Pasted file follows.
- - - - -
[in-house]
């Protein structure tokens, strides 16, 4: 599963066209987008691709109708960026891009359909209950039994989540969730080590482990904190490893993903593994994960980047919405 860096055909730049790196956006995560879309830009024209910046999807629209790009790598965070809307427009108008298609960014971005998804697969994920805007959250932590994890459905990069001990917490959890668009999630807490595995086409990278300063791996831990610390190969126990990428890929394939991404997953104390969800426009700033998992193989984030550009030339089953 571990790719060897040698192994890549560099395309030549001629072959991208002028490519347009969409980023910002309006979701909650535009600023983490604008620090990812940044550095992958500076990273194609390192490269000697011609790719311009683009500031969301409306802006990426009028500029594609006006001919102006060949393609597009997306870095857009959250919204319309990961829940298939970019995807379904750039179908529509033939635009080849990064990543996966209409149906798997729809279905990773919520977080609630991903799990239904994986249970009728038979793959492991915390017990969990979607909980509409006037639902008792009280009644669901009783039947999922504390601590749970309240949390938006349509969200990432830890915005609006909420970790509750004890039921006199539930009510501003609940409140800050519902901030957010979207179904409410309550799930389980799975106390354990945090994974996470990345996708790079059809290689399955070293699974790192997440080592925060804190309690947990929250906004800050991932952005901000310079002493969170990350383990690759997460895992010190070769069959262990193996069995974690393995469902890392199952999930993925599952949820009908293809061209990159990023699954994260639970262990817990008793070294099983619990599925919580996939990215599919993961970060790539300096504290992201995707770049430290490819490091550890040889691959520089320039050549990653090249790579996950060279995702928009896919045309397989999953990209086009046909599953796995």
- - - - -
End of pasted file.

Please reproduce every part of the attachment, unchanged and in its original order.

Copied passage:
[in-house]
């Protein structure tokens, strides 16, 4: 599963066209987008691709109708960026891009359909209950039994989540969730080590482990904190490893993903593994994960980047919405 860096055909730049790196956006995560879309830009024209910046999807629209790009790598965070809307427009108008298609960014971005998804697969994920805007959250932590994890459905990069001990917490959890668009999630807490595995086409990278300063791996831990610390190969126990990428890929394939991404997953104390969800426009700033998992193989984030550009030339089953 571990790719060897040698192994890549560099395309030549001629072959991208002028490519347009969409980023910002309006979701909650535009600023983490604008620090990812940044550095992958500076990273194609390192490269000697011609790719311009683009500031969301409306802006990426009028500029594609006006001919102006060949393609597009997306870095857009959250919204319309990961829940298939970019995807379904750039179908529509033939635009080849990064990543996966209409149906798997729809279905990773919520977080609630991903799990239904994986249970009728038979793959492991915390017990969990979607909980509409006037639902008792009280009644669901009783039947999922504390601590749970309240949390938006349509969200990432830890915005609006909420970790509750004890039921006199539930009510501003609940409140800050519902901030957010979207179904409410309550799930389980799975106390354990945090994974996470990345996708790079059809290689399955070293699974790192997440080592925060804190309690947990929250906004800050991932952005901000310079002493969170990350383990690759997460895992010190070769069959262990193996069995974690393995469902890392199952999930993925599952949820009908293809061209990159990023699954994260639970262990817990008793070294099983619990599925919580996939990215599919993961970060790539300096504290992201995707770049430290490819490091550890040889691959520089320039050549990653090249790579996950060279995702928009896919045309397989999953990209086009046909599953796995």